We’ve devoted a fair amount of space in Your Dog to explaining that dogs experience the world differently than we do because of differences in their senses of sight, hearing, smell, and so on. But, it turns out, dogs are busy assessing how we experience our world, too — and using it to their advantage to gain access to resources. Researcher Juliane Kaminiski of the United Kingdom’s University of Portsmouth made the discovery when she observed whether dogs took food they were firmly forbidden to eat.
In an experiment involving some two dozen dogs of various breeds, she placed food on the floor of a room whose windows had been covered to block out all light. Each dog was then brought into the room without any of the other dogs present, and in a strong, low-pitched voice, Dr. Kaminski instructed every one of them not to take any of the kibble. Immediately afterward, she turned off the lights so that the room was pitch black but, at intervals, shed light on the food, on herself, on both herself and the food, or neither.
She figured each dog would be most likely to take the food when she herself was in total darkness, thus removing what she calls the “aversive stimulus” — the person who said not to eat the food. But as it turned out, the dogs were most likely to take the food when the food itself was not illuminated. That is, the dogs appeared to understand that when the food couldn’t be seen by her, they had their best chance of “getting away with” taking it. Whether her face was visible had less to do with it.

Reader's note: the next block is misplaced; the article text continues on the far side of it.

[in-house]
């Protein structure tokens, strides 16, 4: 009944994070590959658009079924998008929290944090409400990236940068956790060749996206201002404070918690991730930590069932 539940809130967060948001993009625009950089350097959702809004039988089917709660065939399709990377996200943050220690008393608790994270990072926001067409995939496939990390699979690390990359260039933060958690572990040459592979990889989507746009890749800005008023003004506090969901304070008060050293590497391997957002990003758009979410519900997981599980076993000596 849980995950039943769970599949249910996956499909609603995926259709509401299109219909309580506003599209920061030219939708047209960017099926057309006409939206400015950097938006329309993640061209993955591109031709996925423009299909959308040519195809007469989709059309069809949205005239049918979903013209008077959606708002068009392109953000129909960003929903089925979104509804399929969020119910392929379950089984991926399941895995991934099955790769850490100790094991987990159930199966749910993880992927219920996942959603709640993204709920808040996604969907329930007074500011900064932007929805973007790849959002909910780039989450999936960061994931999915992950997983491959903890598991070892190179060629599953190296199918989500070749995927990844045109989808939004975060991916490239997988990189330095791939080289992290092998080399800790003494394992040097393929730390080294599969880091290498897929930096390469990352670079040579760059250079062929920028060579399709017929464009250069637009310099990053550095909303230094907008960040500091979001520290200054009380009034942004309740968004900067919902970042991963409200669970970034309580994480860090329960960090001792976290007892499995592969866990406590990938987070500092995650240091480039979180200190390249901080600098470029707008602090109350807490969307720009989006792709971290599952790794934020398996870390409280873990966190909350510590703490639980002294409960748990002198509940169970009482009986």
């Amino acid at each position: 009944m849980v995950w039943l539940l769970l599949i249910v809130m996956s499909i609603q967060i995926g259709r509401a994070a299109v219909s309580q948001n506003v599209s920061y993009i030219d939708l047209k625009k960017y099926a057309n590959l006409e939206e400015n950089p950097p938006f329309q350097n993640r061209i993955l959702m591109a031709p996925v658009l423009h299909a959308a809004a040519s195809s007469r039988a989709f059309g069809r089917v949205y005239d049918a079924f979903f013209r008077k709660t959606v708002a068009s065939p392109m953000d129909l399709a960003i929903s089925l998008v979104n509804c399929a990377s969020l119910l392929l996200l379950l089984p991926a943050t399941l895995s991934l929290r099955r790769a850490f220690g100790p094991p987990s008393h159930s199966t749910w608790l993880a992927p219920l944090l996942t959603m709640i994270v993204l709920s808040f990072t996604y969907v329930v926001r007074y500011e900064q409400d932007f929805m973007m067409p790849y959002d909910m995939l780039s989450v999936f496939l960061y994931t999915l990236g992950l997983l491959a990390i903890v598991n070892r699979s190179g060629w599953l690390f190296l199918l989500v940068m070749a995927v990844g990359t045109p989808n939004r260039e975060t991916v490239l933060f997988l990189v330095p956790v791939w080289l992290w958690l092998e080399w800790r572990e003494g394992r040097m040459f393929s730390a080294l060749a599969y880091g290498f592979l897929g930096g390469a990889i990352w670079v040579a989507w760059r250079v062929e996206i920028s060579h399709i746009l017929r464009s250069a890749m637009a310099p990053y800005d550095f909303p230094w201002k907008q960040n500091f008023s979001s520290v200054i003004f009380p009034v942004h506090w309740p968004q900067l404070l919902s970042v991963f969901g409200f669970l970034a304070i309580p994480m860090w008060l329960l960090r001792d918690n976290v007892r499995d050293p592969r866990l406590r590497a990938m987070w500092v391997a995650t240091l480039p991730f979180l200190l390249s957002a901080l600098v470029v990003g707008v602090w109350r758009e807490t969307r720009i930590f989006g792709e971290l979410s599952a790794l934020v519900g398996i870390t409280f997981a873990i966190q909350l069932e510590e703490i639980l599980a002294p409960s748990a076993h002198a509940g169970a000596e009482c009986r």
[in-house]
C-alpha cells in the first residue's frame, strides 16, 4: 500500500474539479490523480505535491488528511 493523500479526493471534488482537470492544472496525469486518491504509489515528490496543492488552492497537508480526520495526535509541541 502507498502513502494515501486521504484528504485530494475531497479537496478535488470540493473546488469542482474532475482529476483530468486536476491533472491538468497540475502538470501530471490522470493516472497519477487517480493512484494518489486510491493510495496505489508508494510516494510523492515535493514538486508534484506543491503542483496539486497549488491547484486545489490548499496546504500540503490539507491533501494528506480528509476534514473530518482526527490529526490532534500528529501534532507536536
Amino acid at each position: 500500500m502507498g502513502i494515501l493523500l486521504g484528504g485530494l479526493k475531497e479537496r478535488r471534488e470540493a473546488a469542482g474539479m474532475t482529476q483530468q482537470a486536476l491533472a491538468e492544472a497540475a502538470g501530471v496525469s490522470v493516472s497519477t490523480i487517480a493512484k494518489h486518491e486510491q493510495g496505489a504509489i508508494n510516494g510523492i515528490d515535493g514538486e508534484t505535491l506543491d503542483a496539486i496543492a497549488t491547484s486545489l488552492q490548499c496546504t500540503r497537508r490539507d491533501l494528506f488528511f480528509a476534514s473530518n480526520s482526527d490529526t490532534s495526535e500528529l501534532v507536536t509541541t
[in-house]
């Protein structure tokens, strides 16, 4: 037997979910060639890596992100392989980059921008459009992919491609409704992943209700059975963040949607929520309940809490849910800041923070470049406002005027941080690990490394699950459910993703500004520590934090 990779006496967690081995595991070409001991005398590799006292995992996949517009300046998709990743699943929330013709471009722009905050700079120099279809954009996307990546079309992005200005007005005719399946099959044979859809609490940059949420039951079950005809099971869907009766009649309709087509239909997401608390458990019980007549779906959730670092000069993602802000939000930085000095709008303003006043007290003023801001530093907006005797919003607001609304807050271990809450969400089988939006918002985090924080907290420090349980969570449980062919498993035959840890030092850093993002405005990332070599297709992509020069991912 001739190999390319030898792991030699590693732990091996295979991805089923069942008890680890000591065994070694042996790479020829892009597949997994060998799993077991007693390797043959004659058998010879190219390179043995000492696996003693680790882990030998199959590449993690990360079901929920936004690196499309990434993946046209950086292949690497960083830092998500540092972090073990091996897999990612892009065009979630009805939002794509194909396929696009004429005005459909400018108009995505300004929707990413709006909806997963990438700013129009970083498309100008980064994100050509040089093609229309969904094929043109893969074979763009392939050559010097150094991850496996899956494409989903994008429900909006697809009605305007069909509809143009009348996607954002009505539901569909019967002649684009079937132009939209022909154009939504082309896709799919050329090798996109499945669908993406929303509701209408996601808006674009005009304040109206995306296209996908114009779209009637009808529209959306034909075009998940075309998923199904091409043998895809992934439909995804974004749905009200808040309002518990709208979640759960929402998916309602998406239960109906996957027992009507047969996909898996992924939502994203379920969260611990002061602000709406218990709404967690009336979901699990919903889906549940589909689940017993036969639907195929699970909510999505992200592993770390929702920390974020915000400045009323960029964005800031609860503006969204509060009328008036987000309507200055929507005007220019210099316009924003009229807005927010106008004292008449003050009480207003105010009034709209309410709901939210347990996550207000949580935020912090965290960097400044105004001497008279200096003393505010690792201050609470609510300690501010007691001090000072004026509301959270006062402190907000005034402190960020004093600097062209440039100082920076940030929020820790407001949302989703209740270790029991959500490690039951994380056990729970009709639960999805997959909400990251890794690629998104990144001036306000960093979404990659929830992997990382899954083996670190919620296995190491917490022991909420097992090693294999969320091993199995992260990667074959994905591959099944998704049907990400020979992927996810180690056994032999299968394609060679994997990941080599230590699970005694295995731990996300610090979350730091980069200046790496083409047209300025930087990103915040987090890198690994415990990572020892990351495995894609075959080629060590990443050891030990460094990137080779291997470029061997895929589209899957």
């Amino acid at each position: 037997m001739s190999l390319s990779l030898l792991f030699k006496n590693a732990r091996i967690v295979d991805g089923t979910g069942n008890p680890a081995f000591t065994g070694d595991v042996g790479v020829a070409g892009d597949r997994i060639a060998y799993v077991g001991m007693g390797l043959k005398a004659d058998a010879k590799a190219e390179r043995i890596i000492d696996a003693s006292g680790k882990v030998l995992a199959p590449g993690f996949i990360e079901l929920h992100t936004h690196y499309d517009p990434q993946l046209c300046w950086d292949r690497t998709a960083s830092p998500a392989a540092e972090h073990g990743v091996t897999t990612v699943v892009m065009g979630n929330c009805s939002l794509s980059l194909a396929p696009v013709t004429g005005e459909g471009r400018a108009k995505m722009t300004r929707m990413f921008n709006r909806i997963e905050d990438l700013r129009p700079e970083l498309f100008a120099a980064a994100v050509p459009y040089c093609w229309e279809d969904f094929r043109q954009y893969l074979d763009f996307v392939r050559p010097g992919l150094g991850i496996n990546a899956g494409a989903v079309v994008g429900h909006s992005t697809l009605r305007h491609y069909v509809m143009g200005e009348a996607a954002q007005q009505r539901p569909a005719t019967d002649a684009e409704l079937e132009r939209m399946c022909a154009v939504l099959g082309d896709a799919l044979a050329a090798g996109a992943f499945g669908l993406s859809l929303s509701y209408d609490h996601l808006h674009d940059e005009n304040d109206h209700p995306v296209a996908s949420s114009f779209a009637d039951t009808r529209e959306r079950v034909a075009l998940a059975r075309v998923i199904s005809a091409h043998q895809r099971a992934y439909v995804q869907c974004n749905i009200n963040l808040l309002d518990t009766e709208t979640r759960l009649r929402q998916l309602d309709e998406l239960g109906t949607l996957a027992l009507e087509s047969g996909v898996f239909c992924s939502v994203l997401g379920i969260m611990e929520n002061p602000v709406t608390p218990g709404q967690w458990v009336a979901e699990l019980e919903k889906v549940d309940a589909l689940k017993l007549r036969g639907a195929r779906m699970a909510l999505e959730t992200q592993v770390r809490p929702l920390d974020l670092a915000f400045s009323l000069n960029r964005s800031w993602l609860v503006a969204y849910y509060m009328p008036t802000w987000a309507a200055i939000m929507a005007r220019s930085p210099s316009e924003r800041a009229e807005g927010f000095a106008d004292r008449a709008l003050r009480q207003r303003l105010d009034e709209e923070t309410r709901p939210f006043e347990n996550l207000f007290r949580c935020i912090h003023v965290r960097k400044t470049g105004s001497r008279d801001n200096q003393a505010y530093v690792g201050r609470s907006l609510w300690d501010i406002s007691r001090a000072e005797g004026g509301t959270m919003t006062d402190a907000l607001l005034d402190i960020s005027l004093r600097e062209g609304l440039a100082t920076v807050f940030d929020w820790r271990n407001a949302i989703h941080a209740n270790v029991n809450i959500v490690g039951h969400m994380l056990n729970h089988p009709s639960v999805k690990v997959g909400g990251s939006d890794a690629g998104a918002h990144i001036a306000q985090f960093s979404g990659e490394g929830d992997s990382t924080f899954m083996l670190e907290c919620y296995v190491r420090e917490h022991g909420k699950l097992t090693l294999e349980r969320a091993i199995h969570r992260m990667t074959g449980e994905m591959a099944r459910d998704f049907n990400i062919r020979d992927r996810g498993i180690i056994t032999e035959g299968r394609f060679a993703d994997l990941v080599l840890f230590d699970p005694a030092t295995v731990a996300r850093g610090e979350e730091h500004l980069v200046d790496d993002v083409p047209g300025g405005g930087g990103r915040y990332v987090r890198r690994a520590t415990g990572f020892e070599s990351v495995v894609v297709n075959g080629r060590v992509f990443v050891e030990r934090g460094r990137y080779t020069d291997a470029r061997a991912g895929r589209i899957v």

Moreover, dogs who were apt to take the food whether or not light shone on it tended to go for it much, much faster when the food was in darkness. There was no hesitation, presumably because they felt they wouldn’t get in trouble for disobeying a command if the person who had made the command couldn’t see them taking matters into their own paws.
This is not the first piece of research to suggest that dogs know when human vision is blocked—and use that knowledge to outsmart their guardians. For instance, a previous experiment showed that dogs steal more food when the dogs are hidden from view by a large barrier compared to a small one.
Other species are also aware that light, or the absence of it, affects the behavior of creatures unlike themselves. In a study of jays, the birds stored their food in the shade only when they were being observed. When they were not being watched, they were just as likely to store their food in areas that were well lit. There was clearly a recognition among the birds that the intensity of light affected the behavior of “competitors” for that food even when those competitors belonged to other species.
“We are not sure yet how flexible” dogs are when it comes to understanding the sensory perceptions of other animals, including humans, Dr. Kaminski says. “There will be a lot more research looking into this.” But it may be that if dogs could put out a newsletter, they’d call it Your Human and write articles reminding each other to hide their food in dark spots for times when the human in the house decides they shouldn’t be eating.